Update by Annette Corrado, Brevard Center
The Garden Club met on June 3rd learning how to preserve garden vegetables through proper canning techniques. During our semester break in May, we had a large number of tomatoes, peppers and onions that had ripened and could no longer be used fresh.
Since we didn’t want them to go to waste, the peppers and onions were finely chopped and frozen immediately and the tomatoes were frozen whole. We decided to use them to make mild and hot salsa for our Friday night Grill & Chill after the break.
At our meeting, students learned about the importance of pressurized cooking at 240 degrees and the different styles of pressure cookers and their proper use. We looked at a variety of canning jars and lids and the proper way of boiling, filling and sealing the jars was demonstrated. Since we were making salsa, the tomatoes we used had to be peeled and the seeds removed. This tedious task was easier to accomplish by using our frozen whole tomatoes. The tomatoes were run under hot water briefly to thaw and this made the skins slide off easily. Cutting the tomatoes vertically also made it easier to scoop out the seeds in the center.
We used a very basic recipe to make our salsa with the 4–5 pounds of tomatoes that we had frozen. We added 1 tbs. of white vinegar, 1 tbs. of lemon juice, freshly chopped basil from the garden and our onions and peppers. For the hot salsa, jalapeno or chili peppers were used along with cilantro and/or rosemary. The combined ingredients were cooked in a pressure cooker and brought to a temperature of 240 degrees.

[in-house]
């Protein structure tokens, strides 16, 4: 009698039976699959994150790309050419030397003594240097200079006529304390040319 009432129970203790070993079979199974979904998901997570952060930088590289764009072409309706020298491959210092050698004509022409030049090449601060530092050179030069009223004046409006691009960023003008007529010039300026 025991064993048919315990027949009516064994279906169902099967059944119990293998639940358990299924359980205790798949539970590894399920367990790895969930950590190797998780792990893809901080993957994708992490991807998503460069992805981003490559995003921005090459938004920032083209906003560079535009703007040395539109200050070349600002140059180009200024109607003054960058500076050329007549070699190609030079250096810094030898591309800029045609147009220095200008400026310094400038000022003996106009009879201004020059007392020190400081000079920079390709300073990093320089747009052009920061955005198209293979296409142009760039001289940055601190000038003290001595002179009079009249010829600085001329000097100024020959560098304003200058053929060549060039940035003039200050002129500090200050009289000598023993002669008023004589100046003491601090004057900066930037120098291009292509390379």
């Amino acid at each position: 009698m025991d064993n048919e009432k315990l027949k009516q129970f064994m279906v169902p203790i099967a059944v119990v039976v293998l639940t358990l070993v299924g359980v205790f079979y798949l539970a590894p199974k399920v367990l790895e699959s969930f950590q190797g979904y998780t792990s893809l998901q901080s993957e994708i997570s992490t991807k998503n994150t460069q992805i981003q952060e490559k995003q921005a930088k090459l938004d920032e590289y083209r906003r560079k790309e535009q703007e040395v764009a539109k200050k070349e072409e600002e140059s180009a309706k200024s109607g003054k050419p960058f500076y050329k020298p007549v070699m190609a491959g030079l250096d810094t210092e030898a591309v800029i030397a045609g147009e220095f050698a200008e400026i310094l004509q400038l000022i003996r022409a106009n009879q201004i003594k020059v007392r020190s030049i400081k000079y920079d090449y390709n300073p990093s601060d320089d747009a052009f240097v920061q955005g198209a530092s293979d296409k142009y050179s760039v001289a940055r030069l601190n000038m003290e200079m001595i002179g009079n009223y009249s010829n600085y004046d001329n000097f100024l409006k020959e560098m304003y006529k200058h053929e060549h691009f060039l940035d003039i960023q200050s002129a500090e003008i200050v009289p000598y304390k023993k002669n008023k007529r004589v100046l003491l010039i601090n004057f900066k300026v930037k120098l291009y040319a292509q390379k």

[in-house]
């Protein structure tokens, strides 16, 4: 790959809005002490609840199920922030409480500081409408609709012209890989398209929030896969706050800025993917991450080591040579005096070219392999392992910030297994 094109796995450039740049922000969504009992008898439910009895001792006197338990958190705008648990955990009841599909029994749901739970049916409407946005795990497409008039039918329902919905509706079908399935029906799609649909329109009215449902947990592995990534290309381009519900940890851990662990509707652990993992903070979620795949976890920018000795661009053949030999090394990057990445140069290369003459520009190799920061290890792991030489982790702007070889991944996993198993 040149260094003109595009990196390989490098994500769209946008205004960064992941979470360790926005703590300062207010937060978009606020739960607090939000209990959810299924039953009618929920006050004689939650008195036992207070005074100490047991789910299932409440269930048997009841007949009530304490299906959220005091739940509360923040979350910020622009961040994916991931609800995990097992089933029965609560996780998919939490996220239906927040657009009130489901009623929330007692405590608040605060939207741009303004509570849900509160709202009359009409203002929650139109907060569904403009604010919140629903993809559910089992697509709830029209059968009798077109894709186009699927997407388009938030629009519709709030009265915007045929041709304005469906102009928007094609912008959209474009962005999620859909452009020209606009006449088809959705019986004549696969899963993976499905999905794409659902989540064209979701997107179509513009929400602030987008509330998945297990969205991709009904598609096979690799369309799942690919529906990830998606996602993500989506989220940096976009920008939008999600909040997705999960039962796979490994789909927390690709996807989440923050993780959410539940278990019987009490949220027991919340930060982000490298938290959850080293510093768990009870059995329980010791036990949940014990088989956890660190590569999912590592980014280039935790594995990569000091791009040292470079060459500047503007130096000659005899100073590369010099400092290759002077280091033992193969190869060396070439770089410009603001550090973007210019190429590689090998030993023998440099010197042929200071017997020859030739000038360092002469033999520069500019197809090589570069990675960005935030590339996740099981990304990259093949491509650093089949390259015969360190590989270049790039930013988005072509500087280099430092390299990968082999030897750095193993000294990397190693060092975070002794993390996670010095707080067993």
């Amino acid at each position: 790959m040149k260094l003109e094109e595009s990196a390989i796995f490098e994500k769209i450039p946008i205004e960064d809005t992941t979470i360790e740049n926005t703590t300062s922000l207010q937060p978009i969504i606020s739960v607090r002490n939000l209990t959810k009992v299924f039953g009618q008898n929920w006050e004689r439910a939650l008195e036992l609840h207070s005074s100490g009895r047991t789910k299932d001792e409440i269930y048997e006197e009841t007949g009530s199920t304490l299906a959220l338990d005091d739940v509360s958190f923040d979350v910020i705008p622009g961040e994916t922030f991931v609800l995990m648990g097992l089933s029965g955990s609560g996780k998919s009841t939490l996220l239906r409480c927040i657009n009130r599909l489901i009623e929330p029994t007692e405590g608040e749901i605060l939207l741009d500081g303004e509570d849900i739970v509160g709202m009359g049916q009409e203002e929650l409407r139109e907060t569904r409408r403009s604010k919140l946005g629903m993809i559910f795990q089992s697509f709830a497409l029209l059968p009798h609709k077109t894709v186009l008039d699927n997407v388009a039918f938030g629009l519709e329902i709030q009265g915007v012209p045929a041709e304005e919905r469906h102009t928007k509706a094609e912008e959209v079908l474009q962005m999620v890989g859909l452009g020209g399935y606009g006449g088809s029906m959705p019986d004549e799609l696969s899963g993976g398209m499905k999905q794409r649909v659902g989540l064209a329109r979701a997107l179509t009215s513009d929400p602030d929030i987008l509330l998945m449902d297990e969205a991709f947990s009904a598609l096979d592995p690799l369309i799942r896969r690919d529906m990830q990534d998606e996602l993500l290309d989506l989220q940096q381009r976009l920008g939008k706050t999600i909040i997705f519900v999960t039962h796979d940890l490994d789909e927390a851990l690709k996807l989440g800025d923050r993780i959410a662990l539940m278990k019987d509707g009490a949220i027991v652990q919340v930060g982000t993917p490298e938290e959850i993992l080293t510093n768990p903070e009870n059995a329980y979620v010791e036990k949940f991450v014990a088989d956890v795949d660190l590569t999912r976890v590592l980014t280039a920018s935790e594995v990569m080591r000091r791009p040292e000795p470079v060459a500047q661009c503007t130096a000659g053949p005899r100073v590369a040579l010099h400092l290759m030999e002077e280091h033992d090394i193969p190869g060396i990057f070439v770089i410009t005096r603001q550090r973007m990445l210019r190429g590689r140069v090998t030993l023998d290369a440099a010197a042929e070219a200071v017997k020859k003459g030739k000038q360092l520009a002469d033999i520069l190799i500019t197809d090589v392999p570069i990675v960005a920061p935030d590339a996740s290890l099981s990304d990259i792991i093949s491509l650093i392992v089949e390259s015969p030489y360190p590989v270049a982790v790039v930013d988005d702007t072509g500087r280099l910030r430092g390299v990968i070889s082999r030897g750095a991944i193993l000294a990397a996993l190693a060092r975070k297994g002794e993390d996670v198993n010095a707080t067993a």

The washed jars were all boiled for 20 minutes and the jar lids were boiled for 10 minutes and left in the boiling water until they were about to be filled. The jar tongs and other instruments were boiled as well and kept in the boiling water when not in use. Jars were filled to the top and sealed promptly. The filled, sealed jars were stood upright in the water bath and then were brought to a boil again. The final result, mild and hot salsa, a big hit with both students and staff.
Our vegetable garden continues to thrive this season despite a long drought followed by heavy evening thunder showers in the last few weeks. We had hoped to use chicken manure to fertilize the garden soil but, since it wasn’t available, we are substituting cow manure and we are hoping for good results. We’ve successfully cross-pollinated our plants with paint brushes and we recently noticed a few bees in the garden. Our scarecrows remain on guard still dressed in silver Christmas garland to protect the plants from the squirrel family living next door.
Club members continue to learn more about basic care of the garden and are tending the garden without staff supervision in their free time when necessary. We have more basil, peppers, onions and tomatoes ready right now and we look forward to having eggplant, carrots, green beans and possibly watermelon later in the season. We are planning to experiment with other canning recipes such as green tomato pickles and relish in the future.